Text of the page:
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The presidential politicking is in high gear in Massachusetts with Super Tuesday one week away. The latest polls in the state gives Donald Trump a solid lead with about 50 percent of the Republican vote. But, Democrats Bernie Sanders and Hillary Clinton are in a virtual tie.
According to some polls, Clinton's message is not resonating with many young voters, especially younger women. We want to take a closer look at that divide.
Roxanne Euben, professor of political science at Wellesley College.
- "Gender, it turns out, matters as much in politics as anywhere else — maybe even more. And there is a strong feminist case for Clinton, and that case is made not only on gender but also on efficacy and policy."
- "Those poll numbers show a generational divide among liberal women that suggests a sea change in feminist thought. For many older feminists, it seems only natural to support the most viable female presidential candidate to ever get this far, especially after the disappointment of the 2008 primary. But younger feminists are more likely to eschew traditional feminism in favor of 'intersectionality' — the idea that social identities like race, gender and class are so intertwined that it’s impossible to prioritize one lens over another."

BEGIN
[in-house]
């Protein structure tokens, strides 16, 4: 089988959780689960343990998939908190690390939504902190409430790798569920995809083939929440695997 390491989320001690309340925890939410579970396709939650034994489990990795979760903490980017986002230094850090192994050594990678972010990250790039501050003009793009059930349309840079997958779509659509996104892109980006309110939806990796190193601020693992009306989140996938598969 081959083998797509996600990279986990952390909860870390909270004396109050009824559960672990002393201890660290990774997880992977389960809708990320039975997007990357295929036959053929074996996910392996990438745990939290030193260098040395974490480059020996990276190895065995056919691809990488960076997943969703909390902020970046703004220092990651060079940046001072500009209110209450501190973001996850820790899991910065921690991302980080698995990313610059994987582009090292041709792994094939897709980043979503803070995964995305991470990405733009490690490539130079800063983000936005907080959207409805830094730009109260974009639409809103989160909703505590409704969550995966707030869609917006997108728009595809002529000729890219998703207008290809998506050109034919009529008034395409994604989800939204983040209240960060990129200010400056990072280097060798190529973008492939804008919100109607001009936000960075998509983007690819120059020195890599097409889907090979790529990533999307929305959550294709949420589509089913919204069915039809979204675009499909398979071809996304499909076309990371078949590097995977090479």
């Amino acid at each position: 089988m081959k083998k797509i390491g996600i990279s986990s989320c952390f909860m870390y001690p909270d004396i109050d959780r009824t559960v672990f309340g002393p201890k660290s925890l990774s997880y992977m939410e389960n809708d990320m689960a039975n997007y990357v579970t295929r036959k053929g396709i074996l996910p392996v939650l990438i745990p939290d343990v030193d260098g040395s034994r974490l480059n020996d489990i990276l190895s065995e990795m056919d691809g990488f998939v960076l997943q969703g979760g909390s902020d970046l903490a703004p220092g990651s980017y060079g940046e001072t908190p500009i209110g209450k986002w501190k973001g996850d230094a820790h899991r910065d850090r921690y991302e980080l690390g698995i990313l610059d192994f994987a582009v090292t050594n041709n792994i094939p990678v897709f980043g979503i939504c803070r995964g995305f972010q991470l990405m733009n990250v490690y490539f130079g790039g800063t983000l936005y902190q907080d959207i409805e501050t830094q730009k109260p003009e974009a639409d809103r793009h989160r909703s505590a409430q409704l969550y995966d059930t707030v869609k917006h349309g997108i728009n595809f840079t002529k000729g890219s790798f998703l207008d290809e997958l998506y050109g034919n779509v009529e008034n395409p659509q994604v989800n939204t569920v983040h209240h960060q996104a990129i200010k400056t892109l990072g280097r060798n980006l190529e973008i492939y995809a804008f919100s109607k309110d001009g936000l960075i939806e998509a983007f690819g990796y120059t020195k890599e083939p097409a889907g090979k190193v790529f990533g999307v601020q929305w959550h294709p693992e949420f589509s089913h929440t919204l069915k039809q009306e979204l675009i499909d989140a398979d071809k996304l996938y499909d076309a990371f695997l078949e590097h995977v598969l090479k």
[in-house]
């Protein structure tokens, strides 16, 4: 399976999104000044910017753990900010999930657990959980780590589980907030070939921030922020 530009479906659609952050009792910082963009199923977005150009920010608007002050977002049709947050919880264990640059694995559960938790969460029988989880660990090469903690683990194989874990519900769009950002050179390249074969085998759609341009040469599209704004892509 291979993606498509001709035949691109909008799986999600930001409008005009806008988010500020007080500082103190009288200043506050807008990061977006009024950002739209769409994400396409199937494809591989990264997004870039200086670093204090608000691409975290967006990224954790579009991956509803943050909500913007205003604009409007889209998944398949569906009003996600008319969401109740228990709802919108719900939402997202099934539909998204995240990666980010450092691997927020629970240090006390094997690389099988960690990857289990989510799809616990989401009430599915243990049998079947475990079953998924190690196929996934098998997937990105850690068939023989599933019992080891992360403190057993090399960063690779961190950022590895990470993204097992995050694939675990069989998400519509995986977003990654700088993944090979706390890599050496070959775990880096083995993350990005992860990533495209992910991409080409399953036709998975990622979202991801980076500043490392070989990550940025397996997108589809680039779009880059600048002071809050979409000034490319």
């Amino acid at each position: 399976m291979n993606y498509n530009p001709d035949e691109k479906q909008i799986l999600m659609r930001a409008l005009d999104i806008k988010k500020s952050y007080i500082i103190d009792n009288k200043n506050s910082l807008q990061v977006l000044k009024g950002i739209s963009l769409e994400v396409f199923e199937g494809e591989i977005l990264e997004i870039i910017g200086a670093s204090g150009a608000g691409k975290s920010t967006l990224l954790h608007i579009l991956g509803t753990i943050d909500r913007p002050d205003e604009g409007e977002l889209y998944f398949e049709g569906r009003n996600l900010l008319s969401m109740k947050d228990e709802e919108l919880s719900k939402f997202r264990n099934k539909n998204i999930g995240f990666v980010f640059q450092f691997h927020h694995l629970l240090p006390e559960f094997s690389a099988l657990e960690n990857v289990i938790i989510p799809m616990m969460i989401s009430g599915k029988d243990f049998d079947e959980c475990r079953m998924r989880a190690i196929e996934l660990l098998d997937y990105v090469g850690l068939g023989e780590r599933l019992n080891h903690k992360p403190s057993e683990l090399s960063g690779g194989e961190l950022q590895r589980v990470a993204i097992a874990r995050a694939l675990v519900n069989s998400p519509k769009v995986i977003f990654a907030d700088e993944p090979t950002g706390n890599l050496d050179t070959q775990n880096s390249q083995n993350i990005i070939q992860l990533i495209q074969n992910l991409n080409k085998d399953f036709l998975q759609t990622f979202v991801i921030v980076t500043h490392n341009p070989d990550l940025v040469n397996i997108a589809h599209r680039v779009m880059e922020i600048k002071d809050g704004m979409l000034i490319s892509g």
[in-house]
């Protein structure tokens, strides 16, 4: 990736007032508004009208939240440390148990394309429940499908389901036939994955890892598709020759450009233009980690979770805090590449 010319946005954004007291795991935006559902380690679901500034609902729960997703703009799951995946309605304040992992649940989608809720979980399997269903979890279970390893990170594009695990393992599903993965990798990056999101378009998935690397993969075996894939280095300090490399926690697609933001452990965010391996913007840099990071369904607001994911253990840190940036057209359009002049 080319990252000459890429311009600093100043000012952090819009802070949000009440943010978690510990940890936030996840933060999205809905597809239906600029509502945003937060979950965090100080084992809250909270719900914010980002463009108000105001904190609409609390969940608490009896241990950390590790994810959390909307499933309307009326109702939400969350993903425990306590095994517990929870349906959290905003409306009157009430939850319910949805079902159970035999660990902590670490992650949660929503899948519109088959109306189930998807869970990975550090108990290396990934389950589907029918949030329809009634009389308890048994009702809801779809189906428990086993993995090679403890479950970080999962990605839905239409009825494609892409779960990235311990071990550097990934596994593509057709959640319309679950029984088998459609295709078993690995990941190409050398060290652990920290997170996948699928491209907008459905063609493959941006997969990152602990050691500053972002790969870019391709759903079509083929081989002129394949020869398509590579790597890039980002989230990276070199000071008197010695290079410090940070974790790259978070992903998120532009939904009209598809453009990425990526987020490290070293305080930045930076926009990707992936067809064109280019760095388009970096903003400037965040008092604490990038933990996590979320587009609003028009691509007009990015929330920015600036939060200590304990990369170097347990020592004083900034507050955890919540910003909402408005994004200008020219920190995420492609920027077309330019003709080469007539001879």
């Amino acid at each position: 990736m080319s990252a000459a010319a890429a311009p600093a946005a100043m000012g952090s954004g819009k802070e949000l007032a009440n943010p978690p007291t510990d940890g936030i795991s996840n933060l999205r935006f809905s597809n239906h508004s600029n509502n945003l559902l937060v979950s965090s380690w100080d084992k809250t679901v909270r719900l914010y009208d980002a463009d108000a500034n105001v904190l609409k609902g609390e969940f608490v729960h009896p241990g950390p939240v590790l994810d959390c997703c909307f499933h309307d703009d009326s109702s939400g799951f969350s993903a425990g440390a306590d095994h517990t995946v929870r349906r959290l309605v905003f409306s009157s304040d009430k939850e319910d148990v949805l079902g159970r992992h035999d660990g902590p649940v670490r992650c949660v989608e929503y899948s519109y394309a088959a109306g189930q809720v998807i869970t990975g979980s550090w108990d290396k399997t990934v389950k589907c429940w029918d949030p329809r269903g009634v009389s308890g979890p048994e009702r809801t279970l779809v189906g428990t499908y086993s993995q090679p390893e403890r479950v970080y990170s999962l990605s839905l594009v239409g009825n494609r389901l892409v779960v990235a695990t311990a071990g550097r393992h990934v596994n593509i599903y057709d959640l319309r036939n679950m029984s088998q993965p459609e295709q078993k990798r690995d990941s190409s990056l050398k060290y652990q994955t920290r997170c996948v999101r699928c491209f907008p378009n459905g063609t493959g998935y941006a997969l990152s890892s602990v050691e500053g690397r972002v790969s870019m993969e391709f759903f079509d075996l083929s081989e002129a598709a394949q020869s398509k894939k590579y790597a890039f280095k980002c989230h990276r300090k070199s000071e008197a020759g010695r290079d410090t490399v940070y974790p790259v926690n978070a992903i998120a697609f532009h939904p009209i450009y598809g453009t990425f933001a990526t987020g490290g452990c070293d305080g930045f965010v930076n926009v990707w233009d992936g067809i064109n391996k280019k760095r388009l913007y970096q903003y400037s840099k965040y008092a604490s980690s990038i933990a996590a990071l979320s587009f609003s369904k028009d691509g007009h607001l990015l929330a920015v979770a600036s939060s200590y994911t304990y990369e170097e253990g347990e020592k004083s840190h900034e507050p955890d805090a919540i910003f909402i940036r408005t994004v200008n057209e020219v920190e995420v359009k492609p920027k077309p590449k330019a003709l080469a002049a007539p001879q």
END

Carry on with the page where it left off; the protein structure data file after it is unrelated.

- "While the contours of sexism shift with age, the number of usable hours in each day shrinks. Many more women over 25 are in the work force than those under, and women over 25 also do about twice as much unpaid domestic work as their younger counterparts. For the many women who live at the center of that time crush, Mrs. Clinton’s emphasis on the wage gap, paid family leave and universal prekindergarten may be particularly appealing."
- "Who will win the support of African-American and Latino voters? Right now, that is the most pressing question in the Democratic presidential primary. Wednesday, the debate landed on the steps of the Massachusetts State House. Black and Latino leadership groups gathered; each endorsed a different candidate."
This segment aired on February 23, 2016.
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